Sadly though, it seems that the fancier a marketer's title gets, the less in touch they seem to be with their audience as they inevitably shed their responsibilities that include having actual "boots on the ground". I think a webmaster is less prone to commit this critical fallacy as he or she has seen the benefit of delivering what their audience wants first hand.
Reassurance Through Technical Competence
One of the most nerve wracking moments in any webmaster's career are those pesky server software updates that need doing periodically. You know they must be done for the good of the realm but nevertheless; your hand trembles, hovering over the "Upgrade to WordPress version 3.X" button knowing that this could be the beginning of a long, painful night with a broken website. Only a fellow webmaster can truly understand this primal fear. This perspective allows a consultant to empathize with their client's similar technical conundrums.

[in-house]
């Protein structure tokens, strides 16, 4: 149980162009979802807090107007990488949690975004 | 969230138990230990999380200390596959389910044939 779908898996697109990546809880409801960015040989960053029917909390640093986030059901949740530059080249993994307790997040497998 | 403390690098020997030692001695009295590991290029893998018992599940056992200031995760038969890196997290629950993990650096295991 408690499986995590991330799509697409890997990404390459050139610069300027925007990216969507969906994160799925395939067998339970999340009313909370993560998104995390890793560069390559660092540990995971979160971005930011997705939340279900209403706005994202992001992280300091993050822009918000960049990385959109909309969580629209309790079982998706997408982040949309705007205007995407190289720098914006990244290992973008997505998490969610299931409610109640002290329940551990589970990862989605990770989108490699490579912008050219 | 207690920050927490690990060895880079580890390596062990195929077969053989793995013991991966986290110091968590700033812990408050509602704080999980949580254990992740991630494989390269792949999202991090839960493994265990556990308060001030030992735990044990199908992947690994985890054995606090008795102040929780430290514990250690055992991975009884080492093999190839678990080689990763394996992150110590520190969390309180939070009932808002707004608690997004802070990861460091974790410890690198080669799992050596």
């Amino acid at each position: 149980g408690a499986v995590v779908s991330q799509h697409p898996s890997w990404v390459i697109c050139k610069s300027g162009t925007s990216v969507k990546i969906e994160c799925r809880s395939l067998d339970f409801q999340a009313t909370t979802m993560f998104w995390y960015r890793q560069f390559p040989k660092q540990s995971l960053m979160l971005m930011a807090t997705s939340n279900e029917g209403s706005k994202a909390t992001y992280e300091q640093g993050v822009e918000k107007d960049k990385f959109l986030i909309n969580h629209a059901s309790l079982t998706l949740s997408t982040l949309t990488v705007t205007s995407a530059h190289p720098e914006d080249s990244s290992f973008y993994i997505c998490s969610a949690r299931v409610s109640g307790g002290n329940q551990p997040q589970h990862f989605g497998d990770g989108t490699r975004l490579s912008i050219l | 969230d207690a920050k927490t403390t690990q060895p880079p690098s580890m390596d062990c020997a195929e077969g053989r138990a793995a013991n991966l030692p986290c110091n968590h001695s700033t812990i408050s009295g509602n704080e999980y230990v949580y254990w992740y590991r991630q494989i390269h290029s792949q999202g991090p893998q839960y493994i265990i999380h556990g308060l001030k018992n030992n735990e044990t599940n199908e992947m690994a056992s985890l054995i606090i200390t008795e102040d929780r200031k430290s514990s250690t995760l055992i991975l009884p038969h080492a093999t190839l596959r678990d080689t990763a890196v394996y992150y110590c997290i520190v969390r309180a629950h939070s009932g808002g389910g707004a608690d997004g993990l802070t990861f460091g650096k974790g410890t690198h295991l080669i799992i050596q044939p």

A good web consultant will tell you to make that CMS/Apache/PHP 5 update soon. A great web consultant has the ability and experience to actually become part of the team, giving specific technical recommendations and offering to order the pizza when things go awry as they sometimes do.
Those are just a few of the more basic webmaster traits that have come in handy as a consultant. I'm sure many of you reading this now have varying levels of hands-on webmastering experience. Please feel free to share your thoughts and experiences in the comments below.